It’s a hard question, and not one I have any good answer to. Part though of the solution is I suspect timeliness. A year is a long time, few of us can remain focussed that long. Perhaps then with all these resolutions, the trick is not to make them for a year but for three months, six months, no longer. A period where we can remember them and keep them fresh in mind. I don’t know. Suggestions welcome.

I still haven’t watched Fish Tank. I did at least though watch The Golem. It’s very good.

*Picture may not represent my actual reading space.

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21 Comments

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21 responses to “Buying less: an audit

  1. Is that not your house! How disappointing.

    I think you’ll love Denis Johnson.

  2. I’m pretty confident about him, I admit. Perhaps that should be my next book, though with a backlog of three titles already waiting to be written up I’m not sure I want to start another 100 pager immediately.

    The Simon Crump is up for reading soon by the way, even as we speak it’s swimming languidly to the top of my TBR pile.

  3. I didn’t have hard and fast rules for book buying in 2012, but I intended to cut down. No success there, I’m afraid. Blogging brings out suggestions. If I cut myself off from the world–say solitary confinement for the year, it would be easier to not be tempted. I made some reading decisions and have carved more reading time out of the week.

  4. Nice photo. Since when does Ian Rankin come in rich Corinthian leather?

  5. Oh great! Hope you enjoy Crump.

  6. “audit”? Wow, what a word!
    You managed to stick to the rules, more or less. Congrats!

    You know I’m in the same kind of decrease-the-TBR program (btw, a TBR in French is a PAL -Pile A Lire) I aim at 0 purchase in 2013 and so far I’m doing good, mostly by avoiding bookstores. It’s hard to resist sometimes after reading a good review on another blog.

  7. Guy, you’re among the prime culprits for adding to the pile, not that that’s remotely a complaint. More a comment on the interesting books you cover.

    Scott, ah, well, that would be the Edinburgh Classics edition. I kid, actually I have my dedicated staff recover each book I buy, which does add a bit to the cost but I think the result is worth it.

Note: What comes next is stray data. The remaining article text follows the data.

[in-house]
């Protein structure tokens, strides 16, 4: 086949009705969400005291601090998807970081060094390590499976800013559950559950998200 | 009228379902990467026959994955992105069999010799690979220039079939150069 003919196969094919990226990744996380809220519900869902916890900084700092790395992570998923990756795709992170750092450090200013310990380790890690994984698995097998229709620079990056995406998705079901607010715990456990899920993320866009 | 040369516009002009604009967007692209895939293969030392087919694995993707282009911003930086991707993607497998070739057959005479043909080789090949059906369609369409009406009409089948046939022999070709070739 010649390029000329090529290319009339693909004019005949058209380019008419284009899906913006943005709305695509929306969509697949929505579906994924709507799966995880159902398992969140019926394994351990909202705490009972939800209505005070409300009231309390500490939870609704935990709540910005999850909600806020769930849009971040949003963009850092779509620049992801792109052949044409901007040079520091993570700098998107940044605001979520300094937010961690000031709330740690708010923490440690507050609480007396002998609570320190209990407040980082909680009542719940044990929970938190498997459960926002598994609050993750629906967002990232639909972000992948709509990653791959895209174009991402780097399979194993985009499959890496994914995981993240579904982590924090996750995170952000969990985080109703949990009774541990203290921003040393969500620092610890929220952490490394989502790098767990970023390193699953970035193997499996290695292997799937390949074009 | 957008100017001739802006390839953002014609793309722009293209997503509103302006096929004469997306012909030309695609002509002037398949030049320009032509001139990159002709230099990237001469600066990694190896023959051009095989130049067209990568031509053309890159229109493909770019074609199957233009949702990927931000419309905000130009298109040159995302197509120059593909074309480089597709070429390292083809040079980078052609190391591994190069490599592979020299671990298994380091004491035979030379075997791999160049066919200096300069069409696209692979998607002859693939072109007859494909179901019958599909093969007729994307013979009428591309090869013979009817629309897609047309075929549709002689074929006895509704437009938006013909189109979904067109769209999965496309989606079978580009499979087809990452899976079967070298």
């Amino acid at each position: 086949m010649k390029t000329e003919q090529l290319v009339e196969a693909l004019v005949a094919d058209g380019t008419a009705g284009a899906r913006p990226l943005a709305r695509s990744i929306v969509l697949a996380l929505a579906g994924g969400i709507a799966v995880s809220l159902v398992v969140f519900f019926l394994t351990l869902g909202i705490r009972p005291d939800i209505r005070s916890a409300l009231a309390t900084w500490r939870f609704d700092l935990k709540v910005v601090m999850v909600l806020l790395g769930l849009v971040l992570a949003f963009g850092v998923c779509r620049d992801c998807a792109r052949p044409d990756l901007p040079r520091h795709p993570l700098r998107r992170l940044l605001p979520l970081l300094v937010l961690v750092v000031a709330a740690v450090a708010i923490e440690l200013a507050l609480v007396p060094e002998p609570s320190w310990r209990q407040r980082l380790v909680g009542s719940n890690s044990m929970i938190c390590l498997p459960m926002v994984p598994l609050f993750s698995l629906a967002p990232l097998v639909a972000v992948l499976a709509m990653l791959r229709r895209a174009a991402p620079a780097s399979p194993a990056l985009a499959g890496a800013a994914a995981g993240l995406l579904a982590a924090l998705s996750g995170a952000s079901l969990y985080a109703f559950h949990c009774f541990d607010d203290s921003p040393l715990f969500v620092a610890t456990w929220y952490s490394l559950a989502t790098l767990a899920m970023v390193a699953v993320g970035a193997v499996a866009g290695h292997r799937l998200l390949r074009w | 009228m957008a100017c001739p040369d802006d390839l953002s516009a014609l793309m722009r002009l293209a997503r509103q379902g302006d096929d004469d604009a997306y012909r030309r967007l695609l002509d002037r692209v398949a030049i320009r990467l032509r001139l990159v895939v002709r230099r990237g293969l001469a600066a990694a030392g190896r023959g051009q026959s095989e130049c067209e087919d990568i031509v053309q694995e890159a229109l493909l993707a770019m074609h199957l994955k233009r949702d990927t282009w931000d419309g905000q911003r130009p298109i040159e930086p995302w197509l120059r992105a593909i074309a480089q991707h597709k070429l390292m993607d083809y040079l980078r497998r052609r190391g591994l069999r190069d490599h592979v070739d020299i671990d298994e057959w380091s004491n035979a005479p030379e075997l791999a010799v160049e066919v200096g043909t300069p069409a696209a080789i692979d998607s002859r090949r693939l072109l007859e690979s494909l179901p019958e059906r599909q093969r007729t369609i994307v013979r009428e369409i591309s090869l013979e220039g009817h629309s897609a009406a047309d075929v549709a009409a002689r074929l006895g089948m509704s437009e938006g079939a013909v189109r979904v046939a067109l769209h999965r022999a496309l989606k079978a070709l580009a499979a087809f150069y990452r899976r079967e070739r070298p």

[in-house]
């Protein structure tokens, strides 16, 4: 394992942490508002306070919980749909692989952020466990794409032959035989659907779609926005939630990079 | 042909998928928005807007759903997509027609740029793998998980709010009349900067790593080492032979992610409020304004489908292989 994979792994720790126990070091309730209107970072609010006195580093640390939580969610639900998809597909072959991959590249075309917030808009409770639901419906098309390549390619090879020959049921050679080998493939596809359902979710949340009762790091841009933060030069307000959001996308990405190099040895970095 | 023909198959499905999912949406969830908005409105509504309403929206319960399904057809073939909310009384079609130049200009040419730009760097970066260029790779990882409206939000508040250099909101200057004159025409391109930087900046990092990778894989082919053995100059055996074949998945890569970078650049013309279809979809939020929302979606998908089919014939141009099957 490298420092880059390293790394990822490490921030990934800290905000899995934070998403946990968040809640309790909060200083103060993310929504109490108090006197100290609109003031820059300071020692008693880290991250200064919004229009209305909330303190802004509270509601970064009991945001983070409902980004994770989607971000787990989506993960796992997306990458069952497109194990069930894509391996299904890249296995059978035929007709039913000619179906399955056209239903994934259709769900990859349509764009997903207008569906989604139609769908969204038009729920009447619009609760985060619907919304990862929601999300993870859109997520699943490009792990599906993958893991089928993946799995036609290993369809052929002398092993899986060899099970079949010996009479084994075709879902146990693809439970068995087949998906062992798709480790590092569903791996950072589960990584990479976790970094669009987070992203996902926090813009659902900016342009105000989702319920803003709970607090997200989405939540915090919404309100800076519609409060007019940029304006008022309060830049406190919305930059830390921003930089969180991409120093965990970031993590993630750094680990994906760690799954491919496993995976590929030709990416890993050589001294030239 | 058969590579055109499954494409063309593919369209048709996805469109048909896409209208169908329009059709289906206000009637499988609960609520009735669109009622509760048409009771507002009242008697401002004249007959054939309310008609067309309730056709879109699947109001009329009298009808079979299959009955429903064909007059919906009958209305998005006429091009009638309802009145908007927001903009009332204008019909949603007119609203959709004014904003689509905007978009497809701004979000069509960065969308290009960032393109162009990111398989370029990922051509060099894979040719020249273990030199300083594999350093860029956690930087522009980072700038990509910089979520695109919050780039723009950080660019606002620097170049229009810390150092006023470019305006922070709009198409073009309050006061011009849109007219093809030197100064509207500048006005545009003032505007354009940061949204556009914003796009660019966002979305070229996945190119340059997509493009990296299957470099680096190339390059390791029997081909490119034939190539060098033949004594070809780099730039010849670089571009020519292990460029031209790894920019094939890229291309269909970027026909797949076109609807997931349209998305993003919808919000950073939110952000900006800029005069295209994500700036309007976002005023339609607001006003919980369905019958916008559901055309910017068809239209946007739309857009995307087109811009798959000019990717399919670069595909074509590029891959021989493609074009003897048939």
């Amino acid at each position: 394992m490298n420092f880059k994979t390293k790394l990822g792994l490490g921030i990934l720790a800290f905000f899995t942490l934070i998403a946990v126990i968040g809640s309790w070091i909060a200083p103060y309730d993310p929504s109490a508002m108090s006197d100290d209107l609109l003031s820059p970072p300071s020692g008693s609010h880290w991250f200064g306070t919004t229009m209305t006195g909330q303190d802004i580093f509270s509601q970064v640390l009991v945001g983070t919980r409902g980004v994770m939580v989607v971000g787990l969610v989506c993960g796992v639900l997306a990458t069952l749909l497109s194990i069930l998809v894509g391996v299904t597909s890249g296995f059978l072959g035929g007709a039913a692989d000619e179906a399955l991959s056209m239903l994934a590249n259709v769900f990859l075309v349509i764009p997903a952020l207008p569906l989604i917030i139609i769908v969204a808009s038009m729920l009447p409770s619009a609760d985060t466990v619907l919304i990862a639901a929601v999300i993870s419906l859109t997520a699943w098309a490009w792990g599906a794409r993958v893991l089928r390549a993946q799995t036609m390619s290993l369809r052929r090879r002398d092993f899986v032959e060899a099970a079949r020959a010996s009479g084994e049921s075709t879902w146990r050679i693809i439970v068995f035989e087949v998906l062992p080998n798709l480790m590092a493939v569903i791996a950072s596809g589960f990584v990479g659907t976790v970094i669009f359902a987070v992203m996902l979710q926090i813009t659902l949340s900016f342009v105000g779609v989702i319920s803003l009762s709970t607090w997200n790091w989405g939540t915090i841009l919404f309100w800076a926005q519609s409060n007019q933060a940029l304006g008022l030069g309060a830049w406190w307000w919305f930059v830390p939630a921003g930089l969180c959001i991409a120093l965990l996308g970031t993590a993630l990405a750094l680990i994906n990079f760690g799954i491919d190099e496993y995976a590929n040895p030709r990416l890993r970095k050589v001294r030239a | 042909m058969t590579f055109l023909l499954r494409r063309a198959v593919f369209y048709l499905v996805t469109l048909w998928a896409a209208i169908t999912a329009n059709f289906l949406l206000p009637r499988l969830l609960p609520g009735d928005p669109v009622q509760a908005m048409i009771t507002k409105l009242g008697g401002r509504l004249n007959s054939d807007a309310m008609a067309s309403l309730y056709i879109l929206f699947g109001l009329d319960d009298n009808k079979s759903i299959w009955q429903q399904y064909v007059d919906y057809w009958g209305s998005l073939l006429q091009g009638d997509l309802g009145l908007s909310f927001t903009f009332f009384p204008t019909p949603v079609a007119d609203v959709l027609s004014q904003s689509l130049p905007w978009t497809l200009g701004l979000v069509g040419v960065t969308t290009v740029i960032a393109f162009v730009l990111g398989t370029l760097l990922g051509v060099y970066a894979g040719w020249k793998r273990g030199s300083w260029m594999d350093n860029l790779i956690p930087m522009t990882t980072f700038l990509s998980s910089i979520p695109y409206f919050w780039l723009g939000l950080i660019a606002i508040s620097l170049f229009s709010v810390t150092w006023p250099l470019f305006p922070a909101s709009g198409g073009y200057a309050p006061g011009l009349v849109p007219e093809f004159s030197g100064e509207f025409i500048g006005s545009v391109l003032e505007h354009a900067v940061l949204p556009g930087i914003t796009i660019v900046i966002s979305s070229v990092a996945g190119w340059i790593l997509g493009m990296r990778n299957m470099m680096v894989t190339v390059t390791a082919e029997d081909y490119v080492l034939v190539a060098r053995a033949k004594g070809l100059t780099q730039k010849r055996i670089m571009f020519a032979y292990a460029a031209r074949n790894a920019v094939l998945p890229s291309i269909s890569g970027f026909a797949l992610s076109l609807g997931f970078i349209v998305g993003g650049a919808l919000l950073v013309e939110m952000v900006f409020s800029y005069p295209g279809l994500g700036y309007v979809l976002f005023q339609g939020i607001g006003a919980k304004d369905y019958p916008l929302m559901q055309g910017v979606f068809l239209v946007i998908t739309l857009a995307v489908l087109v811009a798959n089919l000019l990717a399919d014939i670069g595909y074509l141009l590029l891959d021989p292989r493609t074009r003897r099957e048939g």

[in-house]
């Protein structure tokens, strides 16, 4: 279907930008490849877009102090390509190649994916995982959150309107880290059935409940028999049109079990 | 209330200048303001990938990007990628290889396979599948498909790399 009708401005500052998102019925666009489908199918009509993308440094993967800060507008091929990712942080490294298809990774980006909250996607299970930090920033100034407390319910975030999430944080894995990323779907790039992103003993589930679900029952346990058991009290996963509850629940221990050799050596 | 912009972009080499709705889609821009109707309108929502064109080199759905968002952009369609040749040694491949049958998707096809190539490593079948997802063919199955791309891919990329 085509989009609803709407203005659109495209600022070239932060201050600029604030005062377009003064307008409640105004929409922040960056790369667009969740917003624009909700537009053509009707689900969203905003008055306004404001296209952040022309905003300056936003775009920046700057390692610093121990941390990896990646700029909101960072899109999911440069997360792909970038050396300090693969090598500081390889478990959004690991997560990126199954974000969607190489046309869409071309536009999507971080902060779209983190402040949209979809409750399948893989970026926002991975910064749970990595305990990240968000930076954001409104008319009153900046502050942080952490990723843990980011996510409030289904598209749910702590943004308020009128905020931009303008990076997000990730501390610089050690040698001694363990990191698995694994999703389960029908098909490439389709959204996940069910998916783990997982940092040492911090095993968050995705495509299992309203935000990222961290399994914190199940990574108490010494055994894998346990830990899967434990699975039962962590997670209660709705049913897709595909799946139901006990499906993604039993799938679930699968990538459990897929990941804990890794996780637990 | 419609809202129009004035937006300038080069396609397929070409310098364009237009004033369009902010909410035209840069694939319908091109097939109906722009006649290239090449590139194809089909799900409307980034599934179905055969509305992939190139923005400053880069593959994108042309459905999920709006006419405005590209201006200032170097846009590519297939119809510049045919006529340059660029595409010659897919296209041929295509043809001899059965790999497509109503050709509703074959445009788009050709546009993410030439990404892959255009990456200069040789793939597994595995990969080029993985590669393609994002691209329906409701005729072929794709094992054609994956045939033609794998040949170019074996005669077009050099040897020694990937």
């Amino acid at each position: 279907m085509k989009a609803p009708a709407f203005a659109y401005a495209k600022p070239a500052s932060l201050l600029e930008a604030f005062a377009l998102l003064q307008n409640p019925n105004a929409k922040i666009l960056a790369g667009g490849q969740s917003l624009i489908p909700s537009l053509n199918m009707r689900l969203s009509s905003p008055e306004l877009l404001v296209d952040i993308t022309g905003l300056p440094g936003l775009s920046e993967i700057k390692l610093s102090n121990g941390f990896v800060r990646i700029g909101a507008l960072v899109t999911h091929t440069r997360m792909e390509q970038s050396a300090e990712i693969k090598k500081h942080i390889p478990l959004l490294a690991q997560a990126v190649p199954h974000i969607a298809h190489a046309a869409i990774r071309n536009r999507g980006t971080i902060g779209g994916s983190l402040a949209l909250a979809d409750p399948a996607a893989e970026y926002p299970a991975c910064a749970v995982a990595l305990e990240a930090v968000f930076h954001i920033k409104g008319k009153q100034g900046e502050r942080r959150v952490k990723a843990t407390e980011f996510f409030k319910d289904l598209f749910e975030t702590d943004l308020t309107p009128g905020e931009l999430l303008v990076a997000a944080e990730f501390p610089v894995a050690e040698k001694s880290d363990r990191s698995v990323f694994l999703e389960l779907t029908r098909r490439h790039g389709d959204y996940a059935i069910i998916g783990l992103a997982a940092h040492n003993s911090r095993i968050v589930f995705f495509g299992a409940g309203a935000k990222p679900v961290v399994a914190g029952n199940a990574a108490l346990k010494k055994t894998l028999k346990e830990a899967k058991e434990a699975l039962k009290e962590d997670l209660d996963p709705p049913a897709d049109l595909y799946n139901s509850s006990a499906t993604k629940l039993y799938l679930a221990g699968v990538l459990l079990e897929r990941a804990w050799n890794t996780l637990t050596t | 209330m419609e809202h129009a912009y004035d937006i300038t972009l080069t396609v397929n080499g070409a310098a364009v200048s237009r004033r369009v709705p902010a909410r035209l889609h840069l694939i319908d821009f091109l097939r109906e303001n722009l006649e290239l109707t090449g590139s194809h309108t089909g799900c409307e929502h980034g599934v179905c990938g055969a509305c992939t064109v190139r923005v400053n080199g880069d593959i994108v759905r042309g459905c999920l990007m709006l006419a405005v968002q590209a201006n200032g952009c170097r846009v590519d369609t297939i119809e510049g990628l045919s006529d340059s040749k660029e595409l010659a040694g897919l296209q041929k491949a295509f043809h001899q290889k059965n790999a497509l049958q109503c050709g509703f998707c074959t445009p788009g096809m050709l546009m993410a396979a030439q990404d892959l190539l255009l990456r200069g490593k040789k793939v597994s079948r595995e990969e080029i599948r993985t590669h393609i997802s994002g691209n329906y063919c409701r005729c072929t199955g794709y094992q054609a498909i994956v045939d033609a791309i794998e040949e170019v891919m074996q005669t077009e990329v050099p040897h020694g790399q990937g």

Emma, blame my profession. City law leads to a certain kind of vocabulary.

    I do remember your 0 objective. That is hard core, harder than I could be. Good luck!

  8. That word reminded me of work too, that’s why I noticed.

    Well, I’m not sure I’ll manage the whole year without buying a book unless I stop reading your blog or Guy’s. (not that I complain either to read interesting reviews)

  9. Back to that solitary confinement again…

    Of all your rules, the one I most identify with is the not buying multiple books by one author. I have a lot of unread Rankin too.

  10. Ah, I’m also disappointed that that isn’t your library, because I was drooling over it! It resembles the rare book library I once worked in!
    I relate to your problem, because during the years that family problems caused me to stop writing, they also caused me to stop reading, and then when I began to write again, I was too busy and enjoying myself too much to get much reading done. But I found myself still buying books, which I put on a TBR shelf and then never read. That worried me – I don’t like unfinished business – so I simply stopped buying books for years. Now I’m buying again, but only what I plan to read. However, now that I’m on Goodreads, I’m accumulating a “to-read” list there. At least, I haven’t spent any money!
    And now a bit of shameless self-promotion – your next read could be my novella that you got free on Smashwords. It probably wouldn’t take up more than a couple of hours of your time. And then if you liked it, you’d be free to buy something else by me, according to rule no. 2!

  11. Mary Gilbert

    I suppose if you used a Kindle you could at least disguise how many books you’ve bought. Don’t you find browsing in a bookshop one of the great simple pleasures of life? Also slavering over a TBR pile is another harmless pleasure surely? Why the puritanical self castigation? I’m more ruthless about chucking out books I’ve just read and pruning the groaning shelves these days. Disposing of these books often means a multi bag dispersal raid in the smaller provincial towns. Monmouth for example where there are umpteen charity shops. The Red Cross shop in Leominster also benefitted from a recent cull of cookbooks. I rather like to imagine the serendipity of the person who found my bargain Nigellas and Moros.

  12. leroyhunter

    Rules 1 & 2 I try to stick by. Rule 3 not so much.

    I agree with the need to have rules, as otherwise I’d spend far too much and have no room left at home. But I also agree with Mary that I don’t feel particularly guilty when I bend or break the rules. There’s something so pleasing about coming across a book you’ve thought about or been interested in for a while, and it just ha to be picked up. Serendipity outweighs asceticism.

  13. Lorinda, I really liked your post on moving with stuff and how it related to your mother. Sorry I didn’t comment at yours.

    Nicely played with your book, I will read it, I promise! I have a Lars Iyer though sent to me which is so long unread that he’s just published the sequel to its sequel. I am a bad blogger.

    Mary, I talk about the problems of disguising what you bought by use of a kindle in the original post. I think that’s an error to be honest, it’s a way of kidding yourself as to what you’re doing. You should either buy happily, or not buy, but I don’t think it’s right to pretend you’re not buying.